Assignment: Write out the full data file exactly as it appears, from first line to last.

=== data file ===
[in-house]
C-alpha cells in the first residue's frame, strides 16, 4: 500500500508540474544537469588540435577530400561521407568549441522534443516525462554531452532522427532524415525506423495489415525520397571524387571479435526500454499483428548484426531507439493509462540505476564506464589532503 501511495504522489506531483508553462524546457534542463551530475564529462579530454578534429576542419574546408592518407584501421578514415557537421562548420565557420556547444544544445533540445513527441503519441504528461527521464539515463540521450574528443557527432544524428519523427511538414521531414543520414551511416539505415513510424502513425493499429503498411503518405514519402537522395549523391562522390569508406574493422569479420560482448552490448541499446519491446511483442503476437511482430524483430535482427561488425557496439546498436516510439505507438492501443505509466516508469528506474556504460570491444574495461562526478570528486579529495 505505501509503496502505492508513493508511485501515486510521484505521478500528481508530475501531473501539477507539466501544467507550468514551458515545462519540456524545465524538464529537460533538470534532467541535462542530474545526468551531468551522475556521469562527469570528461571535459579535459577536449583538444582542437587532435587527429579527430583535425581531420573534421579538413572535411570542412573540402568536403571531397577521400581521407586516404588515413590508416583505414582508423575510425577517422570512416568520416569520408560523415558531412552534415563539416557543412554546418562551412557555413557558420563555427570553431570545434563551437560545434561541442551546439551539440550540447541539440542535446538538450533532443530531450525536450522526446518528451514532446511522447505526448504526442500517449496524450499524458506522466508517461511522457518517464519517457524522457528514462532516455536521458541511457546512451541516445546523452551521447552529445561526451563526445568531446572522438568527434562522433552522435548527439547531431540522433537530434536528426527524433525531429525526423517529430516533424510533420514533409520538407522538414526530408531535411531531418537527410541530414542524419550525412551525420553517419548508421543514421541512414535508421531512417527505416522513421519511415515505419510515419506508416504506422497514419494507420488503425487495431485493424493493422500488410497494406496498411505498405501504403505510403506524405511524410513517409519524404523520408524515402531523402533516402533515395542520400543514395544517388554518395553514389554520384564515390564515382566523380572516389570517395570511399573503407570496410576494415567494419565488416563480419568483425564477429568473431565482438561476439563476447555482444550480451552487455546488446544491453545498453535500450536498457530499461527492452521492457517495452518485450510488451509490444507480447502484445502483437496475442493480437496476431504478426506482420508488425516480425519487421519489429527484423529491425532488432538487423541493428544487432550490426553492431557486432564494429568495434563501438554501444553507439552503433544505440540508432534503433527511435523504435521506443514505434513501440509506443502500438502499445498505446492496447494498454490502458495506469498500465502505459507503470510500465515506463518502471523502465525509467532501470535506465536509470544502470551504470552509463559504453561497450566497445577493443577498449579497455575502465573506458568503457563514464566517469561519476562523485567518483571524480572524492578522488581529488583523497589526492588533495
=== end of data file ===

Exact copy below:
[in-house]
C-alpha cells in the first residue's frame, strides 16, 4: 500500500508540474544537469588540435577530400561521407568549441522534443516525462554531452532522427532524415525506423495489415525520397571524387571479435526500454499483428548484426531507439493509462540505476564506464589532503 501511495504522489506531483508553462524546457534542463551530475564529462579530454578534429576542419574546408592518407584501421578514415557537421562548420565557420556547444544544445533540445513527441503519441504528461527521464539515463540521450574528443557527432544524428519523427511538414521531414543520414551511416539505415513510424502513425493499429503498411503518405514519402537522395549523391562522390569508406574493422569479420560482448552490448541499446519491446511483442503476437511482430524483430535482427561488425557496439546498436516510439505507438492501443505509466516508469528506474556504460570491444574495461562526478570528486579529495 505505501509503496502505492508513493508511485501515486510521484505521478500528481508530475501531473501539477507539466501544467507550468514551458515545462519540456524545465524538464529537460533538470534532467541535462542530474545526468551531468551522475556521469562527469570528461571535459579535459577536449583538444582542437587532435587527429579527430583535425581531420573534421579538413572535411570542412573540402568536403571531397577521400581521407586516404588515413590508416583505414582508423575510425577517422570512416568520416569520408560523415558531412552534415563539416557543412554546418562551412557555413557558420563555427570553431570545434563551437560545434561541442551546439551539440550540447541539440542535446538538450533532443530531450525536450522526446518528451514532446511522447505526448504526442500517449496524450499524458506522466508517461511522457518517464519517457524522457528514462532516455536521458541511457546512451541516445546523452551521447552529445561526451563526445568531446572522438568527434562522433552522435548527439547531431540522433537530434536528426527524433525531429525526423517529430516533424510533420514533409520538407522538414526530408531535411531531418537527410541530414542524419550525412551525420553517419548508421543514421541512414535508421531512417527505416522513421519511415515505419510515419506508416504506422497514419494507420488503425487495431485493424493493422500488410497494406496498411505498405501504403505510403506524405511524410513517409519524404523520408524515402531523402533516402533515395542520400543514395544517388554518395553514389554520384564515390564515382566523380572516389570517395570511399573503407570496410576494415567494419565488416563480419568483425564477429568473431565482438561476439563476447555482444550480451552487455546488446544491453545498453535500450536498457530499461527492452521492457517495452518485450510488451509490444507480447502484445502483437496475442493480437496476431504478426506482420508488425516480425519487421519489429527484423529491425532488432538487423541493428544487432550490426553492431557486432564494429568495434563501438554501444553507439552503433544505440540508432534503433527511435523504435521506443514505434513501440509506443502500438502499445498505446492496447494498454490502458495506469498500465502505459507503470510500465515506463518502471523502465525509467532501470535506465536509470544502470551504470552509463559504453561497450566497445577493443577498449579497455575502465573506458568503457563514464566517469561519476562523485567518483571524480572524492578522488581529488583523497589526492588533495